Sonoma’s boomlet in new housing on West Spain St.
With the acknowledged need for more housing in Sonoma, it may come as good news that construction is under way, or should start soon, on at least three residential developments inside city limits – all on the same well-traveled residential street.
A total of 32 units on West Spain Street, including seven set aside as affordable housing units, are coming on the market this year or soon thereafter, between Fifth Street West and Sonoma Highway. How affordable they will be for the housing-strapped working family, however, remains an open question.
One of these developments will be at 841-845 W. Spain, currently a collection of eight shaded cottages on a two-acre property. The current owner is Steve Ledson, who went through the application process that started in May 2012 and ended over a year-and-a-half later with final city approval, in November 2013.
“Once a project is approved you’ve still got to get all the plans approved and engineered,” said Ledson, an experienced area developer who seemed resigned to the process. “There’re just so many agencies, nowadays – they’ve got to sign off. It’s a pretty expensive process.”
Plans for this development are for 18 single-family dwellings, including four affordable housing units as stipulated in the City’s General Plan, which calls for 20 percent affordable housing in new developments. They will be arranged around a horseshoe drive to be called Nicora Place, with attached garages, common areas and new trees surrounding the property.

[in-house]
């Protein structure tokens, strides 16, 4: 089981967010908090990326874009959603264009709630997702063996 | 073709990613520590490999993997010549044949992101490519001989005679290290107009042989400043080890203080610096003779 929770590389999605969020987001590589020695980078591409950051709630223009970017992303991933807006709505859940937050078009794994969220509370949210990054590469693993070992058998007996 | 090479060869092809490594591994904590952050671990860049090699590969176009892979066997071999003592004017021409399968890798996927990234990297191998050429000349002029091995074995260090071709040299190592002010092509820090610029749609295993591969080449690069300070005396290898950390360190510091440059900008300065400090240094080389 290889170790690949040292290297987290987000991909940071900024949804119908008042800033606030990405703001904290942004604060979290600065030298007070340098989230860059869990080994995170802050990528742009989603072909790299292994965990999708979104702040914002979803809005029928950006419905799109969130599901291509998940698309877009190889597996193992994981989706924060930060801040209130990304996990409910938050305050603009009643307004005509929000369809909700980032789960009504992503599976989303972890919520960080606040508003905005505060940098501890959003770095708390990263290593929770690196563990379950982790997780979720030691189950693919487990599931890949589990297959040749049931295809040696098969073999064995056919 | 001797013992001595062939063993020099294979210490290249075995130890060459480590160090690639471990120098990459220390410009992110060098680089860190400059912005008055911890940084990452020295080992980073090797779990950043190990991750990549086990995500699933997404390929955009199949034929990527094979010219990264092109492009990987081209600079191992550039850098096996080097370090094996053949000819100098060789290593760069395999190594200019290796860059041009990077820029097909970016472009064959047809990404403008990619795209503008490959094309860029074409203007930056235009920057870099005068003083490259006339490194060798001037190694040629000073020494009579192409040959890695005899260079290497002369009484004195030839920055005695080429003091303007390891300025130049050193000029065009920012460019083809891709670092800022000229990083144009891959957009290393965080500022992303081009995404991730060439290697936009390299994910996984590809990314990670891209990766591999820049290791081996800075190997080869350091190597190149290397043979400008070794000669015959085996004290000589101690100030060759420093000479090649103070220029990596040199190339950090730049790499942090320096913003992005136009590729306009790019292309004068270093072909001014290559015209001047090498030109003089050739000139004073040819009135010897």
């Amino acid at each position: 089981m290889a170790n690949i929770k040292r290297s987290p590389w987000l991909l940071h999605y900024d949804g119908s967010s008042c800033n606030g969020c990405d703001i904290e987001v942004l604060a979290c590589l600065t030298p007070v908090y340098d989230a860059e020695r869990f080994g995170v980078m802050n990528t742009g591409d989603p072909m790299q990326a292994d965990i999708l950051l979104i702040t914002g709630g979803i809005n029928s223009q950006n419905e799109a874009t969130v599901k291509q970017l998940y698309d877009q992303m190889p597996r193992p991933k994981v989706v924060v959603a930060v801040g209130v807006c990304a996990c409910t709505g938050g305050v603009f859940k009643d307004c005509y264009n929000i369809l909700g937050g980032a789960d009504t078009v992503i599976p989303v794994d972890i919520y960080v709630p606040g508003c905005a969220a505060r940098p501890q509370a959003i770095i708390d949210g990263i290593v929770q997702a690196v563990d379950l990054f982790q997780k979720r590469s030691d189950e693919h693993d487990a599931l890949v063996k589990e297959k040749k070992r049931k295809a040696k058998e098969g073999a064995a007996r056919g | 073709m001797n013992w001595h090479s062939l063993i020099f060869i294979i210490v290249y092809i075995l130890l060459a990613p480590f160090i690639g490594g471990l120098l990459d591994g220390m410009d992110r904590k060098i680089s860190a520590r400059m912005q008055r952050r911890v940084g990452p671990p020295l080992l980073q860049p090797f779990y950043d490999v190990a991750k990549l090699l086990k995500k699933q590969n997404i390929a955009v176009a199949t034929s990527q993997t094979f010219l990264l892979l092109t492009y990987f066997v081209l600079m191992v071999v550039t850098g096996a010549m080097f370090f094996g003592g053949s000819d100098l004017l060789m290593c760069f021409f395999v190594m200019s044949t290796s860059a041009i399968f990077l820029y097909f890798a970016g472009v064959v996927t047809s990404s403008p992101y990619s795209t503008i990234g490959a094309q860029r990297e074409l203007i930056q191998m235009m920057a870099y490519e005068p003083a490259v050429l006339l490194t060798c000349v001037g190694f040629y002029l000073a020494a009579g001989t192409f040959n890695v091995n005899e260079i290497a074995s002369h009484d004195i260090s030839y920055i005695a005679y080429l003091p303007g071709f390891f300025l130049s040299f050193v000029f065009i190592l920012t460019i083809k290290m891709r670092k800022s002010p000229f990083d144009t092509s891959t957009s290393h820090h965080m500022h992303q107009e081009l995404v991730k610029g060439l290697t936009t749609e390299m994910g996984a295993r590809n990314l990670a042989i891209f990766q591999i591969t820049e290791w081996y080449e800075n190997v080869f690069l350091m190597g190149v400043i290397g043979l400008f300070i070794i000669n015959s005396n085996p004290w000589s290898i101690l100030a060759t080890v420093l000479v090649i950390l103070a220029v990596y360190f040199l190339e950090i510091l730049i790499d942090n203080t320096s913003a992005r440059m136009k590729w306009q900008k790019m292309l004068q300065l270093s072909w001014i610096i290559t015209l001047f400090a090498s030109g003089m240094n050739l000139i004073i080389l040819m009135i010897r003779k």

Ledson referenced a very similar project of his called Boccoli Street, on West MacArthur at Second Street West. That also has a horseshoe drive circulating in front of the houses, with similar design features. Twenty-six homes are in the Boccoli development, eight more than the 18 planned for Nicora.
Some of the current residents on West Spain complained about the 60-day notice to vacate, and have sought a consultation with a housing advocacy lawyer. “Two months is not enough time for these families to find a place to move to,” said local advocate Mario Castillo. “I agree that not much can be done, but we still need to bring it light.”
Given that the project was approved over two years ago, and the 60-day notice is standard in Sonoma County, their hopes to fight past the 60-day notice seem slender. There is no “just cause” condition for eviction or vacation of a premises in Sonoma County.
Just to the east, on the other side of the street, work has begun at 800 W. Spain. Seven townhouse units are going up – one of which is designated as an affordable housing unit. That project was approved by the city in late 2014, and construction is well underway, though when the units will come on the market for rental or purchase is not yet known, though the market price will probably be close to $700,000.
The 800 W. Spain property is the site of the former Hansen Hatchery, at one time determined eligible for the historic registry, but which was demolished in 2014 when the elderly resident of the farmhouse became unable to care for the property and it was red-tagged. (A similar situation occurred more recently on Broadway, but that story came to a happier ending when the community stepped up to assist Irma Castillo in her fight to stay at the home in which she has lived for 40 years.)